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Congress May Have Just Killed the Trans-Pacific Partnership

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Congress May Have Just Killed the Trans-Pacific Partnership

A bipartisan group of Congress members have come out against Fast Track Trade Promotion Authority.

The increasingly beleaguered Trans-Pacific Partnership might have been delivered a mortal blow last week when a large bipartisan group of Congress members came out against giving President Obama Fast Track Trade Promotion Authority.

Congressional concern over the TPP has been building for some time but it boiled over last week in two letters from members of both parties in the House of Representatives. The first letter came last Tuesday from 22 Republicans in the House of Representatives, many of them—such as Rep. Michele Bachmann (R-MN)—identified with the Tea Party. In the letter, the representatives announced their opposition to giving the president Fast Track Trade Promotion Authority, which officially ended in 2007.

The following day a group of 151 of their Democratic colleagues led by Representatives Rosa DeLauro (D-CT) and George Miller (D-CA) wrote to the president to also express their opposition to Fast Track authority.

“We write to express our serious concern with the ongoing negotiations over the Trans-Pacific Partnership (TPP) Free Trade Agreement (FTA), a potential agreement of tremendous consequence for our country. Specifically, we remain deeply troubled by the continued lack of adequate congressional consultation in many areas of the proposed pact that deeply implicates Congress’ constitutional and domestic policy authorities,” the 151 Democratic members of the House of Representatives wrote in the letter.

“Given our concerns,” the letter continued, “we will oppose  ‘Fast Track’ Trade Promotion Authority or any other mechanism delegating Congress’ constitutional authority over trade policy that continues to exclude us from having a meaningful role in the formative stages of trade agreements and throughout negotiating and approval processes.”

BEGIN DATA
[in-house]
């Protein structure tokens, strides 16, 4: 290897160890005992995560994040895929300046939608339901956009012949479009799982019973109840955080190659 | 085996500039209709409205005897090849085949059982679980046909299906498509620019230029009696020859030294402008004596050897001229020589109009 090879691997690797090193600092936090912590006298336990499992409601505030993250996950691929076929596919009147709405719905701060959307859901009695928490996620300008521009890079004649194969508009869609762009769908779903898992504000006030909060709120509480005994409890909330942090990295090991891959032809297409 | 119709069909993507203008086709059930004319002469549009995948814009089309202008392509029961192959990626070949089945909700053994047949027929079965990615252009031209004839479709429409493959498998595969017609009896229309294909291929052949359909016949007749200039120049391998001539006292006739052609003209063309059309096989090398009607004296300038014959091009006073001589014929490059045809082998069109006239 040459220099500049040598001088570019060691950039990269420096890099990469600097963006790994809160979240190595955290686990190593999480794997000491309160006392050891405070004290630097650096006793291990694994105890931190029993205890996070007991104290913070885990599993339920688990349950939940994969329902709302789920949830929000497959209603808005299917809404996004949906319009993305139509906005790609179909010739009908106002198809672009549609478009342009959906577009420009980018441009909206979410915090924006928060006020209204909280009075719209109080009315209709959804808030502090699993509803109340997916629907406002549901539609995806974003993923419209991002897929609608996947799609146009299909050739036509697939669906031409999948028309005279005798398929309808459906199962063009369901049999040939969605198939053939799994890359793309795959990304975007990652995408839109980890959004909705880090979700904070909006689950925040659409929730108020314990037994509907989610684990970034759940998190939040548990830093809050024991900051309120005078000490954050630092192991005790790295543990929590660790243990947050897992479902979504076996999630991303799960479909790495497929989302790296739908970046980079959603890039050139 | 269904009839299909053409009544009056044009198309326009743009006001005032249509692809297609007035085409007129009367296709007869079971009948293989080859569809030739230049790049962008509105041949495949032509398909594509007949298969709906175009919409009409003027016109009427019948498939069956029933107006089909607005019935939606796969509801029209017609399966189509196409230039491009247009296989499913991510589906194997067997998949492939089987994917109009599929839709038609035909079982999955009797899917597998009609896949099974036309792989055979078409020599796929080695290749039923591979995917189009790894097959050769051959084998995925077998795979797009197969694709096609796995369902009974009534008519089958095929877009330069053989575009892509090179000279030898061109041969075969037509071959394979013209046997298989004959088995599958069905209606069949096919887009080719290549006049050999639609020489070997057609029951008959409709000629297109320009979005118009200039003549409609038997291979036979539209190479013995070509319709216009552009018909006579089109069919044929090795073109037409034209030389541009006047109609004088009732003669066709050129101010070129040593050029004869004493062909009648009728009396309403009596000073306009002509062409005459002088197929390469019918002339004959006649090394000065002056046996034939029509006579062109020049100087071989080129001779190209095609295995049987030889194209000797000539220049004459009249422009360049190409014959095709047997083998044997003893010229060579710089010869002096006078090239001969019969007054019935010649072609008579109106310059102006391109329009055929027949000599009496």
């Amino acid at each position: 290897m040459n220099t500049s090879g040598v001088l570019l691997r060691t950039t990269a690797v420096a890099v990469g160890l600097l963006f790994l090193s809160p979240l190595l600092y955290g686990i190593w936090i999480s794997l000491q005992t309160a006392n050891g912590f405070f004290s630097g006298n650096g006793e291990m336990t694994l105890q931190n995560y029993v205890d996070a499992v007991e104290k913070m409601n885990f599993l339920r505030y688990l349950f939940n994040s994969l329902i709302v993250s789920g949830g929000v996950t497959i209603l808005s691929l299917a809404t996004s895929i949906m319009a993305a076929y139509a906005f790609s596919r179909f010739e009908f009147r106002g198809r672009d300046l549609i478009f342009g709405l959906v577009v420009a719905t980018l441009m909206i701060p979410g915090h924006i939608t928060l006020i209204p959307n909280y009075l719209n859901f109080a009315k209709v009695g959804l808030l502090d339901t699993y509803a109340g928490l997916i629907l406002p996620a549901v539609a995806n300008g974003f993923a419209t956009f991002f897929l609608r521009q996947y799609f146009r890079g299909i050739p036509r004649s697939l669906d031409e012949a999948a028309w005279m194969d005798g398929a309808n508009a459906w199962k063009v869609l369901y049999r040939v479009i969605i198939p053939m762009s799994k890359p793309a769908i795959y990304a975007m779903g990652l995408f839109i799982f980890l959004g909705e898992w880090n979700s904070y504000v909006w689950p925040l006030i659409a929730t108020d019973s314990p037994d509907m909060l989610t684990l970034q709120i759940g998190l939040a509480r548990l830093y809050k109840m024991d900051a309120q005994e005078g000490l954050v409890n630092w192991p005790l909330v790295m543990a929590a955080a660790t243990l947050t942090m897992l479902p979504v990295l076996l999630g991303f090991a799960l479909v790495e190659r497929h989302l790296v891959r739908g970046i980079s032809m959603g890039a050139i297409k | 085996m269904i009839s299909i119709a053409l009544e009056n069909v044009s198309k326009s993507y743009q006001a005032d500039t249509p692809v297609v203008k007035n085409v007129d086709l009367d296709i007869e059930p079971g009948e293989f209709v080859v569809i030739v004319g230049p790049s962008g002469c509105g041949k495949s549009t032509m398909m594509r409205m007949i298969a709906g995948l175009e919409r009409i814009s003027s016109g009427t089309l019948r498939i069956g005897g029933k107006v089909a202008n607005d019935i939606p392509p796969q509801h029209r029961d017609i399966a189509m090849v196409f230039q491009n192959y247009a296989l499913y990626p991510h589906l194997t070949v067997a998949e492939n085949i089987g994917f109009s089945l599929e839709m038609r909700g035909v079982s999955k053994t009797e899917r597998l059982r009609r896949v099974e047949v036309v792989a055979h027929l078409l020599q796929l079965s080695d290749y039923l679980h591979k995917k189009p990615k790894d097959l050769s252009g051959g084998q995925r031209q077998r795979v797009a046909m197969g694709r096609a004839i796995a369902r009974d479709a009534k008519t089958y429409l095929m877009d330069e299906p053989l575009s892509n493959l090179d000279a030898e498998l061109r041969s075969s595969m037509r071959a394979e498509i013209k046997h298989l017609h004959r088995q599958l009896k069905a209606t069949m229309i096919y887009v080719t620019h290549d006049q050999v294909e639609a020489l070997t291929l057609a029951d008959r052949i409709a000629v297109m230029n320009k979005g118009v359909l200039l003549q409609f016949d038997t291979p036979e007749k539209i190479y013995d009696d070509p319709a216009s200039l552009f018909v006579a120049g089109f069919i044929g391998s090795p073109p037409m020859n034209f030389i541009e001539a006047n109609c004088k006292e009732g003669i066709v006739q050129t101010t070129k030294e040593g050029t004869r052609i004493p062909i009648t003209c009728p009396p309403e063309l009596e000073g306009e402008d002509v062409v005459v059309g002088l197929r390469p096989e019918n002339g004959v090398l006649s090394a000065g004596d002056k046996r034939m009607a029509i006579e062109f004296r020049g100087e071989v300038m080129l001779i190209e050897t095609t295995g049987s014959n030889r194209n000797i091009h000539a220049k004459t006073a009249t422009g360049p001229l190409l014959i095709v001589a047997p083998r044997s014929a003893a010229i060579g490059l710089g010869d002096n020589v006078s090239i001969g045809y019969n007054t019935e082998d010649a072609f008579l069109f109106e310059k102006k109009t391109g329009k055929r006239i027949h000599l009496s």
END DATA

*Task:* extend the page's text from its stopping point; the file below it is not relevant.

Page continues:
Fast Track Trade Promotion Authority (TPA) allows the president to submit trade agreements to Congress for a clean up and down vote without allowing any amendments to be introduced. This empowers the executive branch to negotiate trade agreements with foreign partners without the other nations having to worry that the U.S. Congress will add certain exceptions into the deals that they would find unacceptable.

Having a Fast Track authority was viewed as particularly crucial for negotiating the TPP given the delicate nature of negotiating a free trade agreement on numerous sectors with 11 different nations. Some fear that a Congressional added exception could potentially torpedo the entire deal.

“We’re going to need trade promotion authority through Congress,” President Obama said in September of the TPP and a similar treaty with the European Union. “And this is an area where, so far at least, Mitch McConnell says he’s for it, and that’s good.  And so we may be able to get some good bipartisan support to get that done.”    

The President’s Export Council agrees, writing in a September letter to the president: “We believe that new TPA is critical to renew America's trade leadership in the world and to provide important tools to negotiate, secure Congressional approval of, and implement pending and future agreements.”

The fact that 173 of the 435 members of the House of Representatives have already come out in opposition of giving the president TPA bodes ill for its future prospects. So does the fact that there are few legislative days remaining in the year. The Obama administration and its Asian partners have set the goal of concluding the agreement by the end of the year.

Congress also has a robust history of voting against giving the president TPA, having thwarted three attempts by President Bill Clinton to obtain it. George W. Bush secured TPA in 2002 with just 2 votes to spare.

The TPP is the economic centerpiece of the Obama administration’s so-called pivot or rebalance to Asia. It has faced a number of major setbacks in recent months, however.

First, the government shutdown in the United States forced the president to cancel a trip to Asia in October that was supposed to wrap up negotiations on the text. Then, last week, the transparency group Wikileaks leaked the working text of the intellectual property rights (IPR) part of the treaty.

In an interview with the Monkey Cage, Susan Sell, an expert on IPR at George Washington University, said the leaked text showed the U.S. and allies like Japan and Australia have “taken extreme hard-line positions” on IPR during the TPP negotiations.

 “I was somewhat surprised to see how strongly other countries are pushing back against U.S. demands, especially on issues related to access to medicines, Internet Service Provider liability, damages, and copyright in digital media,” Sell added.

Zachary Keck is Associate Editor of The Diplomat. You can find him on Twitter: @ZacharyKeck.